Northern Colorado will feel the punch of a deepening national recession, with regional job totals expected to remain relatively unchanged in 2009, according a revised forecast issued by Colorado State University economists.
Reflecting low consumer confidence in the wake of a "staggering" amount of national layoffs since October, Colorado State Professor Martin Shields and his colleague David Keyser issued revised employment forecasts today that project regional job totals will only grow 0.1 percent by year’s end, translating into about 230 new jobs in Larimer and Weld counties. Shields presented the information at the Northern Colorado Business Report’s Economic Forecast event in Greeley.
The updated projection, which is sponsored by the Northern Colorado Economic Development Corp., or NCEDC, is down from the 1.9 percent increase initially forecast in October. Last year, the region added about 3,500 jobs, almost exactly what the two economists predicted in April.
"While we knew the national recession would affect northern Colorado, our earlier numbers did not anticipate the sheer magnitude of the problems that have emerged over an incredibly short time," Shields said. "If there’s a bright side, it’s that the region is doing significantly better than most other places."
Recent increases in unemployment have caught the economists’ attention. Over the past year, the number of people out of work in the two counties has swelled to more than 15,700, nearly 4,450 more than a year ago.
"Employment growth in health care will continue," said Keyser, adding that the natural resources and mining industry also remains a bright spot. Performance in the manufacturing sector will be uneven, with small but widespread job losses at individual companies offset by new opportunities provided by such clean energy businesses as Vestas, AVA Solar and Woodward Governor.
"We expect companies across the spectrum to delay hiring given current uncertainty, and we’ve already seen projects delayed due to the current economic climate," Keyser said. This differs from the recession in 2003 when one industry – high-tech manufacturing – made large workforce reductions that had a ripple effect across the economy.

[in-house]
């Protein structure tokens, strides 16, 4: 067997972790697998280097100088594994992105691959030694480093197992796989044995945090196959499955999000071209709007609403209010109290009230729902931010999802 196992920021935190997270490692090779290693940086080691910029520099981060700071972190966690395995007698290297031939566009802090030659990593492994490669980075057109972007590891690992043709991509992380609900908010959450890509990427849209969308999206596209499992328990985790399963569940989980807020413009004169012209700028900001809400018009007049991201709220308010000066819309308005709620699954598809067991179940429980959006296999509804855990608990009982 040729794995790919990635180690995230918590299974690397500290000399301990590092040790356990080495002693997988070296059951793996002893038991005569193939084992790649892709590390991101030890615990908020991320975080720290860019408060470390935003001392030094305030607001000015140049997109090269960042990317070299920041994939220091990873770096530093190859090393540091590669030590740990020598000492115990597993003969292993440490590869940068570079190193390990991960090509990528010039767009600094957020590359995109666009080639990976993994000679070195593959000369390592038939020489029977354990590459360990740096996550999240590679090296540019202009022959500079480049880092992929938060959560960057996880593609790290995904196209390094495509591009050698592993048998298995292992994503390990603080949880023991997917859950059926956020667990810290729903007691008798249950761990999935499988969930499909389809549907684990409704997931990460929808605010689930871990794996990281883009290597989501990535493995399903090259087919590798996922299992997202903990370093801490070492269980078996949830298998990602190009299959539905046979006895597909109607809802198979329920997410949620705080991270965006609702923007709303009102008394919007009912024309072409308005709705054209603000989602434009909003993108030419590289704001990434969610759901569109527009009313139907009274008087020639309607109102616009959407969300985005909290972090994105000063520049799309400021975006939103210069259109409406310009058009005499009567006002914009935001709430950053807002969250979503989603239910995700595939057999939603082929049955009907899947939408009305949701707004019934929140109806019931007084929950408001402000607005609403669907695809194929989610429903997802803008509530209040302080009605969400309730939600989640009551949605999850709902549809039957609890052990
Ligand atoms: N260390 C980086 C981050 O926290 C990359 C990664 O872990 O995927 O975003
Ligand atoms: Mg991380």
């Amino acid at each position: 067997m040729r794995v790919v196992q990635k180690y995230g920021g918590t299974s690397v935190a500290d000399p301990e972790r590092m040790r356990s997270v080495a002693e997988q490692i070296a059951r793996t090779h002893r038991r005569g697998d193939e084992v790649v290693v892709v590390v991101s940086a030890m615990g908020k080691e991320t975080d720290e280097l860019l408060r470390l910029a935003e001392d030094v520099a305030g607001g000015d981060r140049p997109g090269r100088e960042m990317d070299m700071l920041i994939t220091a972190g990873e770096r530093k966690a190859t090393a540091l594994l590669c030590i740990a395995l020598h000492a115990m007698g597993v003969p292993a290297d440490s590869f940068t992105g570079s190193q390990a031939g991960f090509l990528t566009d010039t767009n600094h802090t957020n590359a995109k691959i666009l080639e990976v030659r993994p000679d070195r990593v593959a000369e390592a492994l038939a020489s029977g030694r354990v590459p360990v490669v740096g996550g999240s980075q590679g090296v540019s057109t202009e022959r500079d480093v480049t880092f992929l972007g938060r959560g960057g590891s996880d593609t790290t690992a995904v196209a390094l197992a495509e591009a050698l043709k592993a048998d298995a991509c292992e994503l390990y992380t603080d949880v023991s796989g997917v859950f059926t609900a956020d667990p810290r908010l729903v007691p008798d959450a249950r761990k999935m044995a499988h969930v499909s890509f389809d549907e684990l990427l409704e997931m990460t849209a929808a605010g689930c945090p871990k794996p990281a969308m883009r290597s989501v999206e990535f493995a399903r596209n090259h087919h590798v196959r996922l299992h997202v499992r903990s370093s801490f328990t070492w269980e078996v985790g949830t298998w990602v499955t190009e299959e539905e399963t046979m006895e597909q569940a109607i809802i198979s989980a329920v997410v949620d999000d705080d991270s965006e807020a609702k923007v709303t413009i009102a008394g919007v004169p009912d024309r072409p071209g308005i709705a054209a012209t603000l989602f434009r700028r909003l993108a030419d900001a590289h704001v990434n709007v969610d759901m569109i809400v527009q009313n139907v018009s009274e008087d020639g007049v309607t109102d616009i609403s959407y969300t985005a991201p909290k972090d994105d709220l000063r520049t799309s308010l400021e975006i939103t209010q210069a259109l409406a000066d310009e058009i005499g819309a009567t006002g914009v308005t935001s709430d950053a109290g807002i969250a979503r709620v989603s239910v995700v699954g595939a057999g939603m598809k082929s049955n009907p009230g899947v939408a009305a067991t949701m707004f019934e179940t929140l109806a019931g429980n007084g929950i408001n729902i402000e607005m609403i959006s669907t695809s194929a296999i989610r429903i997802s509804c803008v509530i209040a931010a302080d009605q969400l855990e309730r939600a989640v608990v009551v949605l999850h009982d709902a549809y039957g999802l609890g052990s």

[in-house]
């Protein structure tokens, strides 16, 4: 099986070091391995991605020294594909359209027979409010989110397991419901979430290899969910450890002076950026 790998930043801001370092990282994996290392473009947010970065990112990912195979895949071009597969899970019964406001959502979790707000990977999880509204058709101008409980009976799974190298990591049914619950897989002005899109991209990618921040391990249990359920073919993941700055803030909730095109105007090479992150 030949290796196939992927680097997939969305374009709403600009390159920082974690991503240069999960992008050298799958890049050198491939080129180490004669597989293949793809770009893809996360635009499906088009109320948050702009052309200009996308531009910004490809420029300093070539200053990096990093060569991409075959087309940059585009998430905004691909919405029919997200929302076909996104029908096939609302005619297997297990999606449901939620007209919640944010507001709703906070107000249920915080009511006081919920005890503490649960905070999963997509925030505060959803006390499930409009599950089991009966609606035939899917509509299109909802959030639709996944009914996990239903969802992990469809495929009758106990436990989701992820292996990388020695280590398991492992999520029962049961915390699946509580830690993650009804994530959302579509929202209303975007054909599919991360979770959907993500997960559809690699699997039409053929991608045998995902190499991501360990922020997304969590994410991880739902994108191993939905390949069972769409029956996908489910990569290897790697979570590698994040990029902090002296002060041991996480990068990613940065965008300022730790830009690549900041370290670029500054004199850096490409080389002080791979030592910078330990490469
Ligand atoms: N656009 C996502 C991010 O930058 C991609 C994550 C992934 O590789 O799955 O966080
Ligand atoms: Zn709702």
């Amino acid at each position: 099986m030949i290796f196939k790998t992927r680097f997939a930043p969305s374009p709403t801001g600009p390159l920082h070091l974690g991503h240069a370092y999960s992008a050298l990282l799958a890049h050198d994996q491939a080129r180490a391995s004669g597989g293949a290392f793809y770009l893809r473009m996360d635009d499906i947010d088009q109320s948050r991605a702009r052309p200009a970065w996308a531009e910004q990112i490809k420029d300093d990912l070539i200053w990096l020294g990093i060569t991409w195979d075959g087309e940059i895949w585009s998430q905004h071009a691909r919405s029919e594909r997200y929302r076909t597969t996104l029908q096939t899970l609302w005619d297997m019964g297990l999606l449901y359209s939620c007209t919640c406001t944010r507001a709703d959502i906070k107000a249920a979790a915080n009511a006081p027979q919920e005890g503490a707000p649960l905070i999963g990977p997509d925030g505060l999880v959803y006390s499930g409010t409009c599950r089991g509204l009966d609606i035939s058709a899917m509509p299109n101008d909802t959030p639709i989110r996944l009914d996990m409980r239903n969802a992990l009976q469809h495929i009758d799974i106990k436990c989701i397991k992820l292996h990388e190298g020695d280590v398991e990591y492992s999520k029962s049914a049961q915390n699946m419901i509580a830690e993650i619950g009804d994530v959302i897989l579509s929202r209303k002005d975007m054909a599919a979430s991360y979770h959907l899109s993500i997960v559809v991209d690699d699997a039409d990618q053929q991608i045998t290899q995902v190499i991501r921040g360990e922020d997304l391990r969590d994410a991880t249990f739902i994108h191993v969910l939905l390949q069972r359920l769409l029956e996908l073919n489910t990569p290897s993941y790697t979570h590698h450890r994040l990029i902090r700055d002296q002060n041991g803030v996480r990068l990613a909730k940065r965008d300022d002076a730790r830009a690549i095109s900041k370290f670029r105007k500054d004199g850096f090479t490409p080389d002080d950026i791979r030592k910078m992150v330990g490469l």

"Our diverse economic base combined with the region’s non-participation in the national housing boom has helped ease the pain," Shields said. He noted with optimism that the "political winds nationally seem to be blowing in the direction of a stimulus package promoting industries, such as clean energy, that are real strengths in this area and Colorado."
While dealing with the pressing issues of the downturn, Maury Dobbie, president and CEO of NCEDC, stressed the importance of preparing northern Colorado to move quickly when the recession ends. "Working with our partners, NCEDC is dedicated to helping businesses put people to work immediately. But the economy will eventually turn around, and we are similarly committed to making sure that we are positioned to lead the state and the nation back to prosperity."
Dobbie indicated helping existing companies will remain a top NCEDC priority. In addition, she indicated the organization will be "tenacious in efforts to attract suitable companies."
Dobbie cited the Northern Colorado Workforce Initiative as a key strategic component in helping the region build a world-class workforce that enhances the capabilities of the existing businesses and draws new employers into the region. Beyond education efforts, Dobbie stressed the importance of infrastructure investments in helping lay the framework for the recovery.
Shields similarly cautioned against government solutions that ignore the long-term. "I know the argument to do something immediately is compelling, but a stimulus package that fails to make adequate investments in future economic prosperity is incredibly short-sighted."
NCEDC and the Colorado State University Office of Economic Development jointly fund the regional economist position held by Shields.